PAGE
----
It’s difficult to find, anywhere on the planet, an instrument more evocative than the kora. In nimble hands like Dawda Jobarteh’s, it can sound like starlight, as capable of playing West African folk music as twangy bluegrass or smoky jazz or a host of other styles. Jobarteh makes the kora’s versatility, as well as his own, crystal clear on Transitional Times, a no-holds-barred demonstration of musicianship and string power. There’s a breathtaking range of music here, from Scandinavian lullabies to acid hits of Afrofuturism, and every second of it is absolutely beautiful.
The sheer range displayed from start to finish on Transitional Times means that in addition to a healthy dose of kora, there isn’t a single lull, no droning filler tracks to bridge gaps between the interesting bits. Instead, every possible context is explored with skill and care.
Jobarteh starts with his feet firmly on the ground, as soothing track “Winter Trees Stand Sleeping” serves as a gentle opener, almost entirely made up of solo kora and a melody that ascends and descends with soft steps. Acoustic and earthy, it could practically sneak into A Prairie Home Companion without anyone realizing how far from Lake Wobegon they really were. From there, the breeze blows harder, and subsequent songs feel more awake than the titular winter trees. Single “Efo” brings in strong vocal harmonies and a darker intensity as Jobarteh sings about human rights, and electronic filters dial up the emotional volume.
From that point forward, the floodgates are open. Brighter, more traditional sounds for the Sunday afternoon crowd abound, hitting that perfect balance: warmth, not heat; sundown, not high noon. A full drum kit and saxophone make many of these pieces even more accessible. “Kaira” sounds like a trip through wine country, while “Transition” sounds like an early night at an Istanbul jazz club.
Right in the middle of the album, Jobarteh heads into the space age with “Jamming in the Fifth Dimension”, an intergalactic piece of hard electro-funk that lives up to its ambitious title, taking the kora far from its stately roots and blasting off into a land of fire and ecstasy, going from the Gambia to Jupiter and beyond. It’s a faster-than-light frenzy, a true voyage into the unknown, especially when it comes to the kora. Following this, “Lullaby Med Jullie” takes the album back to the ground, landing squarely in the north. Featuring the vocals of Danish singer Jullie Hjetland Jensen, the song folds African and European sounds together in a light, sweet duet.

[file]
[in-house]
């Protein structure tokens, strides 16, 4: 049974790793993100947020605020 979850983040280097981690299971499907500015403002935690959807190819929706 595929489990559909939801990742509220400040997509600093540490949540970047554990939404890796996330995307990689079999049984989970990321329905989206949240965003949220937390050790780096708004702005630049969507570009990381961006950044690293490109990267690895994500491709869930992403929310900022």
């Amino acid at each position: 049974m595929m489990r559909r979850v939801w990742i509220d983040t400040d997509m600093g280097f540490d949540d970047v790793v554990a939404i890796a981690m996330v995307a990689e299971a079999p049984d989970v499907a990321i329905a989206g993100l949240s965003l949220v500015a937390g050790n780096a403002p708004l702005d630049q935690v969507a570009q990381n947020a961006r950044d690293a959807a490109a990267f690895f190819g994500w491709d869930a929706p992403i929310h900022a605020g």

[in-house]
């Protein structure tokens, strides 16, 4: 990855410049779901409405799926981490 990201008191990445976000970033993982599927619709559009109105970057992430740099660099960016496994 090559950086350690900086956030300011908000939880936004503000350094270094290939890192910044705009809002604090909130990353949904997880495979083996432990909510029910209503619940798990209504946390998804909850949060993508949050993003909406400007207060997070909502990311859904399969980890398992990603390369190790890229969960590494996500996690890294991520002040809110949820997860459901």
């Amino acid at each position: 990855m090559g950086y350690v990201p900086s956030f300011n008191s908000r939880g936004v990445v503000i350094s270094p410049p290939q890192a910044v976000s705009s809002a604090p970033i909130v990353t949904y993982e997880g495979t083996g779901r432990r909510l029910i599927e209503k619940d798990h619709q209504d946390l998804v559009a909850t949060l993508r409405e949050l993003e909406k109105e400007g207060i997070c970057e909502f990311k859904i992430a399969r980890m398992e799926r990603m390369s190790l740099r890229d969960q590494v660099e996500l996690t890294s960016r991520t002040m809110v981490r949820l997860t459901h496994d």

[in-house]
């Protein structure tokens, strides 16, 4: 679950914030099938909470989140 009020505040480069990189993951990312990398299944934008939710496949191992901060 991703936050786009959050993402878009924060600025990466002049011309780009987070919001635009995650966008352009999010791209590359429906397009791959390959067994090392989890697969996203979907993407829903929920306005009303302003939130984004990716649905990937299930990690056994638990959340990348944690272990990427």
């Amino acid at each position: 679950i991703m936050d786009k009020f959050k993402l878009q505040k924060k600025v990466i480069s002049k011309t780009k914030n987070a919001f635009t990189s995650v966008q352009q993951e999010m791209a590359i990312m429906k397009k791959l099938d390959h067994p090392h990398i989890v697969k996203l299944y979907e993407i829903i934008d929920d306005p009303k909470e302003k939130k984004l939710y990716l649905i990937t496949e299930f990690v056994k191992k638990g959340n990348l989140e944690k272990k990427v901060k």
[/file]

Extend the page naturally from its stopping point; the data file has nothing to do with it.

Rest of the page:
Warm, rhythmic Afropop tracks keep up the momentum for the rest of the album. “Kanoo” stands out as a particularly drum-heavy interlude before “Presenting the King” sees the kora at its most elegant in a slow and majestic march. Wrapping up the album is “Dalua”, peppered with birdsong and fluttering strings for a lively ending.
With such a delicate timbre and flexible sound, it’s true that it’s hard to go wrong with the kora. To lump Jobarteh in with any other kora masters, though, would be a mistake. His instincts and confidence with his instrument allow Transitional Times to go where most classically-trained string players never venture, with comforting folk tracks and experiments that lie far outside the box. Dawda Jobarteh has a shining future as he continues to embrace every musical possibility, and it’s a future he’s shaped for himself.
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